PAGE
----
X-ray diffraction pattern from the flight muscle of Toxorhynchites towadensis reveals the specific phylogenic position of mosquito among Diptera
© Iwamoto. 2015
Received: 16 March 2015
Accepted: 20 July 2015
Published: 11 August 2015
The Diptera are a group of insects with only a single pair of wings (forewings), and are considered monophyletic (originating from a common ancestor). The flight muscle in Diptera has features not observed in other insects, such as the long Pro-Ala-rich peptide associated with tropomyosin, not with troponin-I as in other insects, and the formation of a superlattice by myosin filaments analogous to that in vertebrate skeletal muscle.
Here we describe X-ray diffraction patterns from the flight muscle of a mosquito, Toxorhynchites towadensis (Culicidae), belonging to a primitive group of Diptera. The diffraction pattern indicates that myosin filaments in the flight muscle of this species do not form a superlattice. X-ray diffraction also shows meridional reflections that are not observed in other dipterans, but are present in the patterns from bumblebee (Hymenoptera) flight muscle.
These observations suggest that the superlattice structure evolved after the common ancestor of Diptera had diverged from other insects. The flight muscle of mosquito may retain primitive structural features that are shared by Hymenoptera.
KeywordsMosquito Insect flight muscle Synchrotron radiation X-ray diffraction
Mosquitos belong to the insect order Diptera, which is characterized by having only one pair of wings. Diptera is one of the orders of insects that possess asynchronous flight muscles (asynchronous IFM), capable of driving their wings at high frequencies not achievable by the repetition of ordinary contraction-relaxation cycles. The reported frequencies of wing beat of mosquitos range between 320 and 800 Hz [1–7]. These previous studies have shown that the buzzing sound produced in this frequency range is also utilized for male-female communication/species recognition.
Mosquitos (Culicidae) are considered to be one of the most primitive groups of dipterans; it is thus of interest to know whether they also exhibit these features. However, their body sizes are generally small, and it is difficult to prepare flight muscle specimens suitable for recording high-quality X-ray diffraction patterns. Here, we describe the diffraction patterns from the IFM of the largest mosquito species in Japan, Toxorhynchites towadensis (elephant mosquito). The length of its dorsal longitudinal muscle fibers exceeds 2 mm, which makes it possible to use the mounting technique used for larger insects. The high-quality diffraction patterns recorded in this way revealed many features that are not observed in other (higher) dipteran species.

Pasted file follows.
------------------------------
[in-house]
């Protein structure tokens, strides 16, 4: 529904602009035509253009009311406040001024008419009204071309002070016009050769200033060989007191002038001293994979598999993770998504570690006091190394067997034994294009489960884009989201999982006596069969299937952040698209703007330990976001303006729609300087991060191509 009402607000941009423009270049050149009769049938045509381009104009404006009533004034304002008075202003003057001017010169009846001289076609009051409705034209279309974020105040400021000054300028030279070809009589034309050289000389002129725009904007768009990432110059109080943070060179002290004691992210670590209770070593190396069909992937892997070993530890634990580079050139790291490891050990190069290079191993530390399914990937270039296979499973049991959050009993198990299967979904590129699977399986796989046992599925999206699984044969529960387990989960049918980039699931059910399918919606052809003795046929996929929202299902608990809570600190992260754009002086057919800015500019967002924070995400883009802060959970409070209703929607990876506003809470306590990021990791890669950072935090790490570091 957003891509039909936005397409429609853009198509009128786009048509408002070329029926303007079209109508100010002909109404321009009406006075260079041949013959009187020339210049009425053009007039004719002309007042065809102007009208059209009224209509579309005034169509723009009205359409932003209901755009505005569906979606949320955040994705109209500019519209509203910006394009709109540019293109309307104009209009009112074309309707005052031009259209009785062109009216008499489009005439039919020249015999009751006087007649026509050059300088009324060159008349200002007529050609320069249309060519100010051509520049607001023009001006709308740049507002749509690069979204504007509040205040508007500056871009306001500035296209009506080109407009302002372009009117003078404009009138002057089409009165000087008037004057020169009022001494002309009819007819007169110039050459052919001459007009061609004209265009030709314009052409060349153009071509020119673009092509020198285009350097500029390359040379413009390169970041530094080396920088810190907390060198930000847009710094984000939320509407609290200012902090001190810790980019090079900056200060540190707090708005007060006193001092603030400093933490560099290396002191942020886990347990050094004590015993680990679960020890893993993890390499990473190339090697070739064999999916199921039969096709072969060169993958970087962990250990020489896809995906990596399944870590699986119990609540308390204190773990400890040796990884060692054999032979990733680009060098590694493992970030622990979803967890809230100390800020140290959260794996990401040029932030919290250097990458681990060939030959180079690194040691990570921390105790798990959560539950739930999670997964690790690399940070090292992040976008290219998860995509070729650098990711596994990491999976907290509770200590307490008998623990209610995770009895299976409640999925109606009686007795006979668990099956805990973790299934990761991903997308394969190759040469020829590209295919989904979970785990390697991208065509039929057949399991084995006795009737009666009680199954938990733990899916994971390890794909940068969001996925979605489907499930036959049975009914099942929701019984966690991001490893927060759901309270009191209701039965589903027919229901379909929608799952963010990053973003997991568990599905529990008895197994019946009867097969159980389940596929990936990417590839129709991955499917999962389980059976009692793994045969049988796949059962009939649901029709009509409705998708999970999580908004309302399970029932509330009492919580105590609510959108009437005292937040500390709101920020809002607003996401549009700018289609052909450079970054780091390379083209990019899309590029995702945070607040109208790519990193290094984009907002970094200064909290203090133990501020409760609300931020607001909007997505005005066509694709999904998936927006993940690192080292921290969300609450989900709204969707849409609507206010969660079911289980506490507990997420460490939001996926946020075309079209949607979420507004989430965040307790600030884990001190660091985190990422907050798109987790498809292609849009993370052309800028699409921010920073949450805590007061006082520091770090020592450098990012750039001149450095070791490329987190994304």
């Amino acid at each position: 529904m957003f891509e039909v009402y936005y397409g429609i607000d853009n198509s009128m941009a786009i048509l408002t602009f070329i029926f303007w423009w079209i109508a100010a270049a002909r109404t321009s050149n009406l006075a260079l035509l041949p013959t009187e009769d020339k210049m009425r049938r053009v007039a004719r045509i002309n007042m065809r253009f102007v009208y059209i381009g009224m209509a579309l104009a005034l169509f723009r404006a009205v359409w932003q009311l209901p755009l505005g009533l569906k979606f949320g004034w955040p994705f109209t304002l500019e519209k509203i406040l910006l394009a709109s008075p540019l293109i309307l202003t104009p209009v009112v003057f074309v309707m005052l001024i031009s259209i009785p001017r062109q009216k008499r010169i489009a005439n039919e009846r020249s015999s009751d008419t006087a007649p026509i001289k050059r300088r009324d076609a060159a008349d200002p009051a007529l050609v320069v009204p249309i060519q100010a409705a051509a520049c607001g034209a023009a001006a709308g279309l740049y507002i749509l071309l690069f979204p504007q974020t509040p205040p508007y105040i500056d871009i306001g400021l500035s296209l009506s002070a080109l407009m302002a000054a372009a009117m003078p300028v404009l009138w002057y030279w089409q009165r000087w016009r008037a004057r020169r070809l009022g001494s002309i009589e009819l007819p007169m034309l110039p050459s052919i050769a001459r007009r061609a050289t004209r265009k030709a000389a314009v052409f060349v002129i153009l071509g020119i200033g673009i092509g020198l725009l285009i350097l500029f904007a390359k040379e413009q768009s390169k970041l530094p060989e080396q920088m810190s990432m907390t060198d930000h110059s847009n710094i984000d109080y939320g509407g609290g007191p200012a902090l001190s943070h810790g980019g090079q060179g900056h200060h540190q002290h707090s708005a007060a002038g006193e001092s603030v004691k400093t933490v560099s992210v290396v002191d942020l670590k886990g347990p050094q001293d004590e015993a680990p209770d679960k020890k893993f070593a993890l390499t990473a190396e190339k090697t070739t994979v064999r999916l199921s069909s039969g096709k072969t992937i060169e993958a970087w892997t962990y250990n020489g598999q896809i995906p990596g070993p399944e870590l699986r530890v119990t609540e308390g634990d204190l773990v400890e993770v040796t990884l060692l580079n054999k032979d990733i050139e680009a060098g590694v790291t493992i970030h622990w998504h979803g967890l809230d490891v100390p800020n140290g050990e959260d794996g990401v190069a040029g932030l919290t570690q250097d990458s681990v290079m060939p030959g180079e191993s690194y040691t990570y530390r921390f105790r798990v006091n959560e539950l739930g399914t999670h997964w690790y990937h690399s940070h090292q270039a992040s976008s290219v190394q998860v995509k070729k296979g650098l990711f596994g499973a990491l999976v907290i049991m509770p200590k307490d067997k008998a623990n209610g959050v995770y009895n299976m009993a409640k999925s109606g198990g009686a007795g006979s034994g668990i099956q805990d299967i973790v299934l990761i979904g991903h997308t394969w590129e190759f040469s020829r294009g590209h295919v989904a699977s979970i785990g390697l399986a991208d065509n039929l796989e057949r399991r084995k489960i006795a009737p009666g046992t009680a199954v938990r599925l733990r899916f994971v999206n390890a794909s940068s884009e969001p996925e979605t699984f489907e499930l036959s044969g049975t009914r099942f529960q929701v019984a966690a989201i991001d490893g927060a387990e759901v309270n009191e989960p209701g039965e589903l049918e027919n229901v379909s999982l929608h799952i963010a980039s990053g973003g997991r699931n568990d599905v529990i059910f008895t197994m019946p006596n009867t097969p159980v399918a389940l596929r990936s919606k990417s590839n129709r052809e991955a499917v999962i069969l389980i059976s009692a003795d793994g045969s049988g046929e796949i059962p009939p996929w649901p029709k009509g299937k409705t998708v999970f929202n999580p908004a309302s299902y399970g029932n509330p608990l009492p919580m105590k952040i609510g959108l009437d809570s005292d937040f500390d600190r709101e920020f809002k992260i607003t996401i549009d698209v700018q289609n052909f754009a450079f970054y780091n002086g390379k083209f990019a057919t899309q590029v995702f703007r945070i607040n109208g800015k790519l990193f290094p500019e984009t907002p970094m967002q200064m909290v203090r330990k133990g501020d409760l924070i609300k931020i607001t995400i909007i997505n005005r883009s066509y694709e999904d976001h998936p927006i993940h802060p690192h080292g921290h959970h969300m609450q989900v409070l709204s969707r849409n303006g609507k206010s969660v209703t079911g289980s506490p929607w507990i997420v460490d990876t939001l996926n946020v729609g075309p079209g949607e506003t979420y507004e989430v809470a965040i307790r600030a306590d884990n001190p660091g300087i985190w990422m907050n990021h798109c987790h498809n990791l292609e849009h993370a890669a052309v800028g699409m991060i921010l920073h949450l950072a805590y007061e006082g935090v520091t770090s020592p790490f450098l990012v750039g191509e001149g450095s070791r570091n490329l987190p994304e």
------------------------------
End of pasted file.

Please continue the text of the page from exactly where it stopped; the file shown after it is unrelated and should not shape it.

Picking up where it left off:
Materials and methods
X-ray diffraction recording
X-ray diffraction patterns were recorded at the BL45XU beamline of SPring-8 . The specimen-to-detector distance was 2.4 m, and the X-ray wavelength was 0.1 nm. As a detector, a cooled CCD camera (C4880-50, Hamamatsu Photonics, Hamamatsu, Japan; 1000 × 1018 pixels, pixel size, 150 × 150 μm) was used in combination with an image intensifier (VP5445-MOD, Hamamatsu Photonics). Some of the patterns from bumblebee muscle fibers were recorded on Imaging Plates (Fuji Film Co., Tokyo, Japan) with a pixel size of 50 × 50 μm. The diffraction patterns recorded under the same experimental condition were summed to improve the signal-to-noise ratio, and the background scattering was subtracted by the method described previously [15, 19].
In principle, layer line reflections that arise from the helical arrangement of objects have continuous intensity profiles. If the objects are arranged in a crystalline lattice, the layer lines have intensities only on the spots where the conditions of diffraction are met. This phenomenon is called lattice sampling.
These observations suggest that the structure of the IFM of this primitive dipteran has a higher crystalline order, and is more complex than that of higher dipterans in that it contains more periodically arranged components.
In this study, X-ray diffraction patterns from the flight muscle of a mosquito (Toxorhynchites towadensis), one of the most primitive dipterans, were described and compared with those of higher dipterans. It has been shown that the patterns from the mosquito are distinct from those from higher dipterans in that they have reflections that are not found or weak in other dipterans (especially in meridional reflections), and most importantly, they lack a myosin filament superlattice structure.